Did you ever see that episode of Adam Ruins Everything where he runs an "experiment" that shows that chocolate aids with weight loss. It was funny, but also shocking.
He kept running the same experiment until he got the result that he wanted (that's called p-hacking). This isn't uncommon in research. Just keep doing the same experiment until the numbers spit out bogus numbers.
The media loved it. They published articles about how chocolate can help you lose weight. There was only one problem: the experiment was false.
It goes to show you how gullible the media are when it comes to this kind of research.
Here's what I've noticed: the results in scientific studies are often far less spectacular than what the media say. There's always a difference between what the media say and what the raw data say.
What I learned about scientific studies is that most of them are deeply flawed. They're flawed not because the researchers don't know what they're doing, but because of the limitations of modern science.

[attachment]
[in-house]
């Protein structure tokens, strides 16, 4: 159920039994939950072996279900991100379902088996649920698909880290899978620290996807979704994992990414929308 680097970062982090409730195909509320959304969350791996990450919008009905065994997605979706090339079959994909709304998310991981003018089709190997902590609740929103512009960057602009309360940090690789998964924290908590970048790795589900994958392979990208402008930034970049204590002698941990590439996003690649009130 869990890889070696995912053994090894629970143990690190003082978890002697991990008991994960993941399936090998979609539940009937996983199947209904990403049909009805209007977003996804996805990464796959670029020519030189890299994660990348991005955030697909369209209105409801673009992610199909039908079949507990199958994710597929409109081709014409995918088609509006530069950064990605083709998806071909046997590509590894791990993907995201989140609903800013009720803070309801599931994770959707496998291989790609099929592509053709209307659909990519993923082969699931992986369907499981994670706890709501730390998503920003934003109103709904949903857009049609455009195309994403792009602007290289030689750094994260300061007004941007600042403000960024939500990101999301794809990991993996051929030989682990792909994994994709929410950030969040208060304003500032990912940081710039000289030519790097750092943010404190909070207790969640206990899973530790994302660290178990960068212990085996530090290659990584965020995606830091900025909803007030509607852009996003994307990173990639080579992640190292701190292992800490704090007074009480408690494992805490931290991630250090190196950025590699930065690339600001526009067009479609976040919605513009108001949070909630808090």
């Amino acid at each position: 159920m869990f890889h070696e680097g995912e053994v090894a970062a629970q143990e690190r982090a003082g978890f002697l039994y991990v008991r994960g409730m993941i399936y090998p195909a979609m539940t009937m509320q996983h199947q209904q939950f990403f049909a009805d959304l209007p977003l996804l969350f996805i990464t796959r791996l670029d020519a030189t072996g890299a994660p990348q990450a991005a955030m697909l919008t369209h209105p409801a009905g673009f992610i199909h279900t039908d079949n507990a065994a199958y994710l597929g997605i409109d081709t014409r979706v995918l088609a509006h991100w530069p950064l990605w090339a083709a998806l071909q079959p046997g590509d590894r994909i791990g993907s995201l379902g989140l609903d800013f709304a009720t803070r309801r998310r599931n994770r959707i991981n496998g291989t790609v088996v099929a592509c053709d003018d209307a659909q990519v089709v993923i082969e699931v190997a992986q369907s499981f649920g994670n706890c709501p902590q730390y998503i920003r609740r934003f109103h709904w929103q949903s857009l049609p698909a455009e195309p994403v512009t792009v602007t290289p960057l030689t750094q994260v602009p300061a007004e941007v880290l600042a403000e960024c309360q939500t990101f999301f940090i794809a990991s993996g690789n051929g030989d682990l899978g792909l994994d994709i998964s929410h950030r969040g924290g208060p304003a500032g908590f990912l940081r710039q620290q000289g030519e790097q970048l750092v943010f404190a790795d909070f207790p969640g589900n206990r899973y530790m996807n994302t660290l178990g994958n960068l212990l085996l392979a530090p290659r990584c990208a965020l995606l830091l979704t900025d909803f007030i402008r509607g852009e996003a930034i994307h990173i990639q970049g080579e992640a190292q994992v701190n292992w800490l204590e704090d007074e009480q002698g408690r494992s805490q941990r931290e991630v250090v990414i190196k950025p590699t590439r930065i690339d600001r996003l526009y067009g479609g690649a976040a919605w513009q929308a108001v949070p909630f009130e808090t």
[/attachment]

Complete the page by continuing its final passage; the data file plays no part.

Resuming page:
I'm not going to bore you with methodology and statistics. That's not why you subscribed to this e-mail.
But until we have better tools, much better tools, for measuring and observing things, our interpretations will always be limited.
I read somewhere that 40-50% of all medical research is disproven in five or six years. That means most of the stuff published today will be false tomorrow.
The point? Don't let the next sensational study change the way you eat. You're better off ignoring them. One study today will contradict the study yesterday. It keeps going and going.
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